Sunday morning in Dublin-finally a lie in for everybody. A choice was given to all of the students to sleep in until lunch at 12.30 PM if they wished. The vast majority begrudgingly (!) accepted this, but there were a few who refused. Some students decided to go to Mass and Dan the Man drove to Lucan, a nearby town so that these students could keep up their Catholic rituals. Caroline said she was quite surprised at how short these masses were, especially since the Irish seem to be so good at talking any chance they get.

Marco was the only student not going to mass that decided to get up for breakfast. He said something in Italian, which I think translates to I would never turn down an opportunity to eat! Once everybody was well fed with a proper “match day” lunch of chips (French Fries) and hot dogs, they gathered on to the bus as fresh as daisies after their lie in. We were headed to Croker-or Croke Park officially. Croke Park is Ireland’s biggest GAA stadium holding a capacity of 80,000. It’s where every final for Gaelic football and hurling is played in Ireland and has a great atmosphere-always buzzing with excitement.

Croke Park is of historical significance as on Bloody Sunday, when Ireland and England were at war, the English drove into the middle of the stadium while a match was in play. They killed one of the players, who now has a stand named after him in the stadium-the Hogan Stand. Croke Park also hosts many concerts with the likes of Westlife, Robbie Williams, and Bruce Springsteen playing here quite recently.

The students all chose a team to support before we went to the match. Mostly dependent on which colors they liked best! Dublin was light blue and navy blue; Galway was maroon and white. We had a multicolored dressed group, but it didn’t stop with their clothes. Melanie was the first to test the face paint. With assistance from Clara, she managed to cover her entire face in blue paint. We now had a smurf join our group! The face painting continued with Ellie, the Sneedster getting stripes on their cheeks, and Reilly getting Clara’s blue handprint pressed onto his face. We had a few boys who decided face painting was a little too tame for them. Instead they wanted to spell out Dublin across their chests. Marco had the D, Nacho the U, Evan the B, Seth the LI, and Riley the N. (Which did not start off backwards!)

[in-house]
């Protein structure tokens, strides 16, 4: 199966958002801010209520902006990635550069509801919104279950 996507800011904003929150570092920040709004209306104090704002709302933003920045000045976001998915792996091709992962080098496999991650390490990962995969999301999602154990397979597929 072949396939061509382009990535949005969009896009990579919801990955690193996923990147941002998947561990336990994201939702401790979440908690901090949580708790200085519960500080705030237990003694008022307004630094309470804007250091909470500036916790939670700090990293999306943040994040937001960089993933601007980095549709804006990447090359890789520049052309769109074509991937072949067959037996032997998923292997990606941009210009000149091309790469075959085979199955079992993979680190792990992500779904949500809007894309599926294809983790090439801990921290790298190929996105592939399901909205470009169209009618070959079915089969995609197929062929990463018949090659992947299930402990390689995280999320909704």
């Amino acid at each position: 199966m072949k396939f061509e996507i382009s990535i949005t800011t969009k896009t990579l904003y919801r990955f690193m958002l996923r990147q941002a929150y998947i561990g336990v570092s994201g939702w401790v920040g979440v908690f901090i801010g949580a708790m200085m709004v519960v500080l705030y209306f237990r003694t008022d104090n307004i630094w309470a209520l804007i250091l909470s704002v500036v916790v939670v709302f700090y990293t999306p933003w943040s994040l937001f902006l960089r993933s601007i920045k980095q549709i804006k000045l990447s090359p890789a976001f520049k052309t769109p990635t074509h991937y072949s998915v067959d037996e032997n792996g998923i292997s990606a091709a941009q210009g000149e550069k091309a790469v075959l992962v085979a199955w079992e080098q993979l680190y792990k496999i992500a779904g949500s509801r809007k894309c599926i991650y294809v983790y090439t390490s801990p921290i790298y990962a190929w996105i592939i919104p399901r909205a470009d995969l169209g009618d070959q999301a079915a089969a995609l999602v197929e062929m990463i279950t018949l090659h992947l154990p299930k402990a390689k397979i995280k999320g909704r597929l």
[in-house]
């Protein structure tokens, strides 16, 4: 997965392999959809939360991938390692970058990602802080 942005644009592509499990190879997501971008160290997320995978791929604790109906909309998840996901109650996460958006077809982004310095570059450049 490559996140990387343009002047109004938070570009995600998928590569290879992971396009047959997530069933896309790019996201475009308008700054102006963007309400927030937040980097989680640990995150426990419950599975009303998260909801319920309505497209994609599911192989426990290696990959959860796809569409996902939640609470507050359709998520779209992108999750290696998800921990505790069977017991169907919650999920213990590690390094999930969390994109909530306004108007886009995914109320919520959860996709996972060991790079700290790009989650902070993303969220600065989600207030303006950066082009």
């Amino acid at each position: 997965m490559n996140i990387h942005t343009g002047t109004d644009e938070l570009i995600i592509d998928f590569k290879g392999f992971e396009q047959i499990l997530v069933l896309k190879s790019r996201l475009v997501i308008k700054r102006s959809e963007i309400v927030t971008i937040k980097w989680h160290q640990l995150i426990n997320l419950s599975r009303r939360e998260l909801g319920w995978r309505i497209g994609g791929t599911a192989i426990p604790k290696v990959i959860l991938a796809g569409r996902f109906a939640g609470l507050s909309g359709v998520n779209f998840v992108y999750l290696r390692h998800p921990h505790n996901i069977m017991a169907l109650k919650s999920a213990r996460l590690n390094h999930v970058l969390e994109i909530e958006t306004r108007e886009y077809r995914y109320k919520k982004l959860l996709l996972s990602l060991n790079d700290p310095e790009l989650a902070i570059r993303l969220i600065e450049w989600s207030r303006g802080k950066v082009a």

Some students really got behind the teams they wanted to support and purchased the jerseys before the game started. Devin and Herrms bought the Galway jersey and Chris, Evan, and Riley all decided to support the Dubs. Dan said it was a brilliant hurling game. The speed, intensity, and rivalry were all perfectly evident from our Cusack Stand seats in the sun. Galway were the favorites to win, but Dublin took the lead from very early on in the game and never lost it. Galway did attempt a few comebacks and came very close at one or two stages, but Dublin managed to take the cup. Very surprisingly, as they are known for their lack of hurling skills most years. The game finished with Dublin winning by 12 points, which most would agree was not a fair representation of the game. The students were all enthralled by the game, but some were distracted at different stages when they began chatting with some of the Irish kids sitting near them. Herrms had a great conversation with some Irish boys discussing the rules of the game-who their favorite players were and who they expected to win. Herrms did admit after it that she thought they were quite cute!

We managed to get elusive seats in the sun this year fortunately. Unfortunately, some students forgot their sunscreen and got slightly burnt while watching the match. The most notable burn by far has to be Seth’s. As we mentioned he had painted ‘LI’ on his chest. Of course this protected certain areas of his chest from the sun conveniently resulting in a sun tattoo of ‘LI.’

That evening, the film Michael Collins was played for the students-an Irish classic, with Liam Neeson and Julia Roberts. It depicts the story of one of the most notable and admired men in Irish history. Collins negotiated the free state with British politicians in 1921 and played a major role in the Irish civil war in 1922. Michael Collins was assassinated in a famous ambush at Beal na Blath in Cork in 1922. The students were wrecked tired from their day in the sun at Croke Park and just about managed to stay awake for the end of the film and then hit the hay.

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Trip Dates: June 30-July 24, 2024